Abdulrahman
Abdulrahman
7 years ago
Reply to  SparkyfaeDalry

Last week, if you went to the malls, the Pearl, etc. you’ve seen many Saudis tourists. They were easily recognizable by their outfits.

Rapha31
Rapha31
7 years ago
Reply to  Abdulrahman

What are theses tourists visits in Qatar that is not in KSA?

Abdulrahman
Abdulrahman
7 years ago
Reply to  Rapha31

Sorry, you mean why they come here? I don’t know; more relaxed atmosphere? Being able to walk with your wife, sister, daughter, mother, etc, without being harassed by the religious police. Going to the movies. Not being harassed by the religious police. You could always stop one of them and ask them 😉

BBCA
BBCA
7 years ago
Reply to  Abdulrahman

I can see Qatar being a really nice safe haven for Saudis to come and relax and enjoy living life with their spouse.

Doc
Doc
7 years ago
Reply to  Abdulrahman

Or go to a bar and talk to them…………..

Abdulrahman
Abdulrahman
7 years ago
Reply to  Doc

Bars, what bars :p

Masboro
Masboro
7 years ago

4 million visitors to Bahrain from Saudi last year? Obviously there is more to do there than I thought.

Scousecath
Scousecath
7 years ago
Reply to  Masboro

It’s the mass weekend exodus from those living in Dhahran area. I lived there up to 3 years ago and went to Bahrain at least once a month so I was obviously classed as a tourist for those 12 visits oh and also fly into and out of Bahrain rather than Saudi so there was an extra 6-8 tourist visits a year!

Observant One
Observant One
7 years ago
Reply to  Masboro

Alcohol?

Elkhorn
Elkhorn
7 years ago
Reply to  Masboro

Bahrain is very near to Saudi. Its just 15 minutes away from Dammam and Alkhobar – major metropolitan areas. Qatar, on the other hand, is farther away.

BBCA
BBCA
7 years ago
Reply to  Masboro

Yeah but Bahrain has maintained a more relaxed environment for quite some time now. Qatar will catch up… Qatar is catching up very quickly!

Huzz
Huzz
7 years ago

People could come as road safety tourists.

Curiosity Killed the Cat
Curiosity Killed the Cat
7 years ago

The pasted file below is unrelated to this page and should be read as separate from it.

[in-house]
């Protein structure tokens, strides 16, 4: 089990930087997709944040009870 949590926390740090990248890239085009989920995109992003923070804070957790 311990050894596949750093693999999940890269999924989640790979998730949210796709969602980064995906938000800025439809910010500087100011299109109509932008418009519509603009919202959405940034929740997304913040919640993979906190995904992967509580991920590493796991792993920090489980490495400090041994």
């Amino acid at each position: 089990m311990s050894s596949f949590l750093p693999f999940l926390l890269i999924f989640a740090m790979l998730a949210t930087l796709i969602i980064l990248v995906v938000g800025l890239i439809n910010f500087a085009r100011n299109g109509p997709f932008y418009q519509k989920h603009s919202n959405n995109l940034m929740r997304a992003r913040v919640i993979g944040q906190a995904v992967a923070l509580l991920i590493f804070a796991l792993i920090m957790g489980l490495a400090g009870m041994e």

Beer by the pool anyone?

Desert Rose
Desert Rose
7 years ago

I wonder how many of these ‘tourists’ are doing visa-runs from neighbouring countries?

Abdulrahman
Abdulrahman
7 years ago
Reply to  Desert Rose

Same question would apply, even more so, to Bahrain.

truth.e.ness
truth.e.ness
7 years ago

Maybe if Qatar starts paying tourists? If a foreigner at immigration can name something they flew in to see or visit without laughing, they could win a cash prize! Or, there could be the “300 riyal credit on your arrival VISA.” Throwing money at an issue seems to be the answer for most things, right?

koko
koko
7 years ago

I guess the GCC numbers may decrease due to the tensions between them… but I can’t see tourism increasing to 7million or more… they can’t handle the 2+ million in the country at the moment (all the complaints about traffic n expat licenses)… also.. rules changing over nite will not encourage tourism..

Elkhorn
Elkhorn
7 years ago

Qatar was able to convince FIFA to stage the World Cup in Qatar in 2022. Can they use that same influence to convince Disney or Universal Studio to build a theme park in Qatar?

Further to that, create a Free “Tourism” Zone in the desert or at the northern area. One where laws are more lax and liberal than in the middle east and Qatar. Promote it to Disney, Universal and other theme park owners. Provide independence of control to these park owners.

At the end, it results in higher tourism from GCC and other countries. This is also an achievement for Qatar, having the first Disneyworld and Universal Studio theme park in the middle east.

BBCA
BBCA
7 years ago
Reply to  Elkhorn

Money always talks and Qatar has sooooooo much of it right now. so to answer your question… I think yes. If they pursed something like that I think they could make it happen.

BBCA
BBCA
7 years ago

I see quite a few negative comments on on the thought of tourism to Qatar. As I stand at the Villagio near the Aspire tower and look around at nice visuals or I go down to the “W” hotel and party all night long…. I start to think that you guys take Qatar’s future for granted. Look at what Qatar is surrounded by… Saudi, Iran, Iraq, Kuwait (ewww) Unless Iran comes to an agreement with the rest of the world on its Nuclear ambition I don’t see people going there. Saudi is too religious and uncomfortable. Kuwait is just retched! Iraq, well, there is a long time before anyone will want to go relax in Iraq. But people from those countries may want to visit Qatar to escape the stress from home. As Qatar moves closer to the image of Dubai I think the sky is the limit for Qatar. As time goes on I think more Westerners will visit to see the achievements of these people… I’m just sayin… dont discount the future of Qatar. That would be a mistake on your behalf. 😉